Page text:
For a clear understanding of the promise to purchase
The Real Estate Brokerage Act provides the OACIQ with a range of tools to protect you. The Promise to purchase form is one of them.
The promise to purchase is a defining step. By signing it, you engage in one of the most important transactions in your life. It’s better to be well-informed!
What’s a promise to purchase?
The promise to purchase is the means by which you inform the seller of your firm intention to purchase his property under certain conditions. In this form you establish, among other things, the conditions under which you wish to purchase the desired property. It becomes a formal commitment binding on you once it’s accepted by the seller. This is therefore a step that should be taken seriously and dealt with in good faith.
What are the steps of the promise to purchase?
The Real Estate Brokerage Act clearly defines the duties and obligations of the professionals authorized by the OACIQ. Here is an overview of what you can expect from your broker during each step of the promise to purchase.
The promise to purchase includes several clauses. The professional authorized by the OACIQ must advise and inform you objectively.
He must, among other things:
- help you fully understand the information provided by the seller on the history of the property mentioned in the Declarations by the seller of the immovable form.
- ensure that the desired property suits your needs and the budget you established.
- help you set the price you will be offering to the seller by presenting you with his analysis of comparable properties. Since the price should take into account the seller’s declarations, you cannot then invoke elements mentioned therein to get a price reduction.
- ensure that the intended use of the property is compliant with the regulations. Example: is the lot contaminated or can it be used for the intended purposes?
- make sure you have all the necessary documents on hand in order to make an informed decision. For instance, if the certificate of location is more than ten years old, the notary may require a new one. So it’s better to discuss it with your broker at the time of the Promise to purchase. For more information, read this article Importance of an up-to-date certificate of location.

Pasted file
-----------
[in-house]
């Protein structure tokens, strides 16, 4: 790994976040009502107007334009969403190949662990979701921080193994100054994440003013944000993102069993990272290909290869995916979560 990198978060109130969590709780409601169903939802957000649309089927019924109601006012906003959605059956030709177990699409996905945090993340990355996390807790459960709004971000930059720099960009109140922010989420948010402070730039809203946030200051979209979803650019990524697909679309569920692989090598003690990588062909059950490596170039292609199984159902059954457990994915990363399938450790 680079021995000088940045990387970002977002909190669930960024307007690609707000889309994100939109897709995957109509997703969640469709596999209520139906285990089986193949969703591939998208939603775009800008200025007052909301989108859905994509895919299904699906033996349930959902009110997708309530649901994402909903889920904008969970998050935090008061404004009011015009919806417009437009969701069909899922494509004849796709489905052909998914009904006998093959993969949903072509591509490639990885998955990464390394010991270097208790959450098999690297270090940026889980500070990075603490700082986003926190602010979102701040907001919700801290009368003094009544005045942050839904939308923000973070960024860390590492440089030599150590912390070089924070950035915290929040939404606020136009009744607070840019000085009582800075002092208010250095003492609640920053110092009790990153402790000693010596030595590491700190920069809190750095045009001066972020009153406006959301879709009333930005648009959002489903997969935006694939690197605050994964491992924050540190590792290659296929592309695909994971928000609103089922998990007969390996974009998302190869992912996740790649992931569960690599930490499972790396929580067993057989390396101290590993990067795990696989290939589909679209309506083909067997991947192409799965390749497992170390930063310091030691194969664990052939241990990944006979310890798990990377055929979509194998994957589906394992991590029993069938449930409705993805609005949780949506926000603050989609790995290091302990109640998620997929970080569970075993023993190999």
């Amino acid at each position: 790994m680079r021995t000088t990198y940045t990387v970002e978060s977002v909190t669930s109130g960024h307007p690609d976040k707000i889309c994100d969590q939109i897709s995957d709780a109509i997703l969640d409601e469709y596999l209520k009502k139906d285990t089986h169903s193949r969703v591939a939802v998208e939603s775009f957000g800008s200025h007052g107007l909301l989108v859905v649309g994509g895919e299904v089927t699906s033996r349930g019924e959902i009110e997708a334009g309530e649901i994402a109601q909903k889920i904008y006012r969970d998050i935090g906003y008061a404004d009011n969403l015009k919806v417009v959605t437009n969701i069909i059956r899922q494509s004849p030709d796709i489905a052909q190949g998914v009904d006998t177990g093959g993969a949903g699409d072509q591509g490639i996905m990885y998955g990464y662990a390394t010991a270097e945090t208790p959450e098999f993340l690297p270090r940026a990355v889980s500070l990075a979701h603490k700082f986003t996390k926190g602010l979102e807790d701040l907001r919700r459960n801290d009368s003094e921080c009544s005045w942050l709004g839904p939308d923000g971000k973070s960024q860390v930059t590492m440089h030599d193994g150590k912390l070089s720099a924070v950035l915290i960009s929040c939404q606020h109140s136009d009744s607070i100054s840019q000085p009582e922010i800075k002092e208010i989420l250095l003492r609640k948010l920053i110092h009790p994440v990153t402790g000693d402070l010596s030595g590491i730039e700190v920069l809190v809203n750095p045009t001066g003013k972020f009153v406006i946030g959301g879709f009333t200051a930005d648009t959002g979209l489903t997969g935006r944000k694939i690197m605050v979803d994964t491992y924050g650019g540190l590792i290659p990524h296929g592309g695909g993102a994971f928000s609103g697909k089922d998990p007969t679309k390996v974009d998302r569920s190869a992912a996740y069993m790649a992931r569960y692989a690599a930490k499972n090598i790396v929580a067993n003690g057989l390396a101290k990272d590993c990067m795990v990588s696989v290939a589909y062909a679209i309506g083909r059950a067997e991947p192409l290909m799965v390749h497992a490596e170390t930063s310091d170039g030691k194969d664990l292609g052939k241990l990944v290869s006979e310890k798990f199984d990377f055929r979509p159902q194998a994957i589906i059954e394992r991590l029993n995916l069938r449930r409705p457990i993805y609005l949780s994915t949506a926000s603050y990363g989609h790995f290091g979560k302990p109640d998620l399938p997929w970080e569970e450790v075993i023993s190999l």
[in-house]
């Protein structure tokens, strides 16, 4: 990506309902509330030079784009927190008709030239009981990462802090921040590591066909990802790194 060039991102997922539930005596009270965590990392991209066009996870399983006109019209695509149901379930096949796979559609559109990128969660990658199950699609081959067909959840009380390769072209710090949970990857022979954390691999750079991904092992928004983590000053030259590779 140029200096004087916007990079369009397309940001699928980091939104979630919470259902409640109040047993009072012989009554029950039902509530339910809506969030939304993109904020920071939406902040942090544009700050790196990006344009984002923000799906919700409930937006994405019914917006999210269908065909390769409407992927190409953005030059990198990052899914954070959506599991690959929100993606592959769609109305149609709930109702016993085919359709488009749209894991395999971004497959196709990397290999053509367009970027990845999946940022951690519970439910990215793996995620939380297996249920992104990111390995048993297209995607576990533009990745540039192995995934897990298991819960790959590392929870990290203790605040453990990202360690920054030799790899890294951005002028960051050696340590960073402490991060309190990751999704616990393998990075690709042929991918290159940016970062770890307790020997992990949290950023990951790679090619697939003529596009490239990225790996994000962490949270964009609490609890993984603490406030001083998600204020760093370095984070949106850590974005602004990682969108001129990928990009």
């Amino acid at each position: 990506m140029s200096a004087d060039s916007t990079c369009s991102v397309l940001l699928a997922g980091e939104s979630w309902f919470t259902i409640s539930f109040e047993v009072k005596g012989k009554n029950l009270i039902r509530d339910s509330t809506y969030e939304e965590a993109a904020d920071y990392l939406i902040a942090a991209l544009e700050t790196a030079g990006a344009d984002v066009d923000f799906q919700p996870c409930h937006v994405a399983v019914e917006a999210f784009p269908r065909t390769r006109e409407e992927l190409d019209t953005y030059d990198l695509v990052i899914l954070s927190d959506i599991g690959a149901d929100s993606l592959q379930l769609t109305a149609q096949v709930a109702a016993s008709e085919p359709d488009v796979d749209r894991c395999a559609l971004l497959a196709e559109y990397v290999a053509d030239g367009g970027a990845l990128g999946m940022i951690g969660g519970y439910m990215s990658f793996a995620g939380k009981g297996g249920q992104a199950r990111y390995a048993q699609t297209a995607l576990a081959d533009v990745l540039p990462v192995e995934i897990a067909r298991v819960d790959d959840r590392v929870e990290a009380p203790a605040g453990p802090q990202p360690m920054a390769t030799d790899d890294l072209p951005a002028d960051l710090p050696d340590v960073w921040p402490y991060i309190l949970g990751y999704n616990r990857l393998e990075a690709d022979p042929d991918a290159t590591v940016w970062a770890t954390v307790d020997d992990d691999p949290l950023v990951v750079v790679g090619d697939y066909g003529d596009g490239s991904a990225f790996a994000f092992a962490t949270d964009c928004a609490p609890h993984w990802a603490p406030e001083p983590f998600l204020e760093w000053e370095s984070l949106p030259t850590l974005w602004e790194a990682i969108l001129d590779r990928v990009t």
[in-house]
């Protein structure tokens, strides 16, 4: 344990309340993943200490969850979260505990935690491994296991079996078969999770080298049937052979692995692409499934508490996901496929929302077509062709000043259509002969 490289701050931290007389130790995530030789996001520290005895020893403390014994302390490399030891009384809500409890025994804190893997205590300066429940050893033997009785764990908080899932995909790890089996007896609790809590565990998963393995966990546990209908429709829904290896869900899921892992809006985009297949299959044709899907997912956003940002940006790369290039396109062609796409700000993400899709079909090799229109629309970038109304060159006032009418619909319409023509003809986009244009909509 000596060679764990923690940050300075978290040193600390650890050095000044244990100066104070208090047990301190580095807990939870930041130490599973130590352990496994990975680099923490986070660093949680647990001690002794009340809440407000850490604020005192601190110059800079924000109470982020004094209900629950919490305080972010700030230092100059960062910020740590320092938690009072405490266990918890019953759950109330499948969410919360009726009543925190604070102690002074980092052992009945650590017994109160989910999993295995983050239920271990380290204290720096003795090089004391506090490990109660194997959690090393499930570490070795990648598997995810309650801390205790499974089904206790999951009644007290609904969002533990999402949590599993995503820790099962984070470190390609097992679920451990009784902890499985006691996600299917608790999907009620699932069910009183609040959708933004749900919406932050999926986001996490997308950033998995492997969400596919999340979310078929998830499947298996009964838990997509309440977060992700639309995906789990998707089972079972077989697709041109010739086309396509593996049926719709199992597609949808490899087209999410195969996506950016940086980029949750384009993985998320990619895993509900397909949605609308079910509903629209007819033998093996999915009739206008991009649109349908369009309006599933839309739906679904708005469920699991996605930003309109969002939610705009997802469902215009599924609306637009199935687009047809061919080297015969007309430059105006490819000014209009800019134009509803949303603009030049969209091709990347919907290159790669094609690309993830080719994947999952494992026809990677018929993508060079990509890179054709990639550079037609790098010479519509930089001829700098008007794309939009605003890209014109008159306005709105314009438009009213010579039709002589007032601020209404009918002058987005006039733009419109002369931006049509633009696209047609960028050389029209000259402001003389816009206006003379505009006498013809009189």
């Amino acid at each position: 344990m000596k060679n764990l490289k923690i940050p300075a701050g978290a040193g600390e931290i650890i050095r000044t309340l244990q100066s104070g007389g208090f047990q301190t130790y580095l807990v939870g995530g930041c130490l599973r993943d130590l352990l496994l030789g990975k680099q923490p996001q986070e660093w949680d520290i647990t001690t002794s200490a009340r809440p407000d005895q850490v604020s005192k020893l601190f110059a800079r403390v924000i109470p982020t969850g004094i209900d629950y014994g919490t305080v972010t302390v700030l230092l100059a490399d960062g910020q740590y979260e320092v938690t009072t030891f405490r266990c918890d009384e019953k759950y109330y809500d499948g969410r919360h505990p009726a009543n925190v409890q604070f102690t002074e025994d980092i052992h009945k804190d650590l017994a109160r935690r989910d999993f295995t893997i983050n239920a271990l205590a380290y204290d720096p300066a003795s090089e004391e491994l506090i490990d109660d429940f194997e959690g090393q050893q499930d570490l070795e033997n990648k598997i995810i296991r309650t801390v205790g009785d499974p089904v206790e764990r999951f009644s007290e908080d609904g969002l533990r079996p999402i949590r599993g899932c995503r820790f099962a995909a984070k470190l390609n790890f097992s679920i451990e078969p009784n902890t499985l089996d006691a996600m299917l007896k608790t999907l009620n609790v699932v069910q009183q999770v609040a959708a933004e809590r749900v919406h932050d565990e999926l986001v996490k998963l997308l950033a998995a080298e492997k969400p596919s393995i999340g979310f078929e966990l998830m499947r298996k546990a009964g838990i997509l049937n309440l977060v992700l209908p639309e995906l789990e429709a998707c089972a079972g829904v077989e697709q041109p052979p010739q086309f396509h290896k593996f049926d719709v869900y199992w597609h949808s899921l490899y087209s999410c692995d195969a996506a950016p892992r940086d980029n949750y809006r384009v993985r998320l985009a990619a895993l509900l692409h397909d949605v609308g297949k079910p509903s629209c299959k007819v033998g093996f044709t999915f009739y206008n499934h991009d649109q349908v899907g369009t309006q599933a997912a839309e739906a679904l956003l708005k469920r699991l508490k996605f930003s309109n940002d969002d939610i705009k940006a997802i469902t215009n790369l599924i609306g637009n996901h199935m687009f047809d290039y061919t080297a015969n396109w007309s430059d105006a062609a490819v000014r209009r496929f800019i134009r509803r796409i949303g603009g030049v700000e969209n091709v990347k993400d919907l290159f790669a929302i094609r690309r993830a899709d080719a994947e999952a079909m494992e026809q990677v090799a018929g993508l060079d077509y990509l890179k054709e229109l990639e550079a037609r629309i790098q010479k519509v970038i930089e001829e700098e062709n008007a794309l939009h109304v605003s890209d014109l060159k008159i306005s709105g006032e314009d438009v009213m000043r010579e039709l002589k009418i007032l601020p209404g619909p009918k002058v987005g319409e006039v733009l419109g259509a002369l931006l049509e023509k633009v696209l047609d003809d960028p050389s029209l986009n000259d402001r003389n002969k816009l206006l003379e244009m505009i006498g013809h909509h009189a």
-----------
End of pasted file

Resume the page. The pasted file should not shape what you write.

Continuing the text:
Take the time to carefully read the Promise to purchase before signing it and don’t hesitate to ask questions.
- Check with your broker that all of your conditions are listed: financing, building inspection, items that are included or excluded from the sale (lighting fixtures, dishwasher, alarm system, etc.). Be clear and precise in order not to leave room for interpretation.
- With your broker, check the time period given to the seller to respond to your offer and the desired dates to sign the deed of sale at the notary and take possession of the premises.
The seller can refuse your offer, accept it in full or make a counter-proposal.
Even if your offer meets all the seller’s conditions, the latter can refuse it. If you are interested in the property, nothing prevents you from presenting a new Promise to purchase to the seller.
Once your offer is accepted, you must fulfil the conditions set out in the Promise to purchase within the specified time period. The most common ones are to obtain the necessary financing and have the property inspected by a recognized expert.
If you receive a Counter-proposal to a promise to purchase, this means that the seller refuses your offer, but could accept it under certain conditions. This could be an enhanced price or items he wishes to exclude or modify. In turn, you may accept, refuse or respond through a counter-proposal as well.
Note that a counter-proposal cancels all the previous ones. To modify the terms of a promise to purchase that was already accepted by the parties, your broker will need to use the Amendments form.
To learn more, read:
The Buyer’s Guide
The article Very low offer price: The obligations of brokers involved
For any questions, please contact Info OACIQ by email at firstname.lastname@example.org or by telephone at 450-462-9800 or 1-800-440-7170.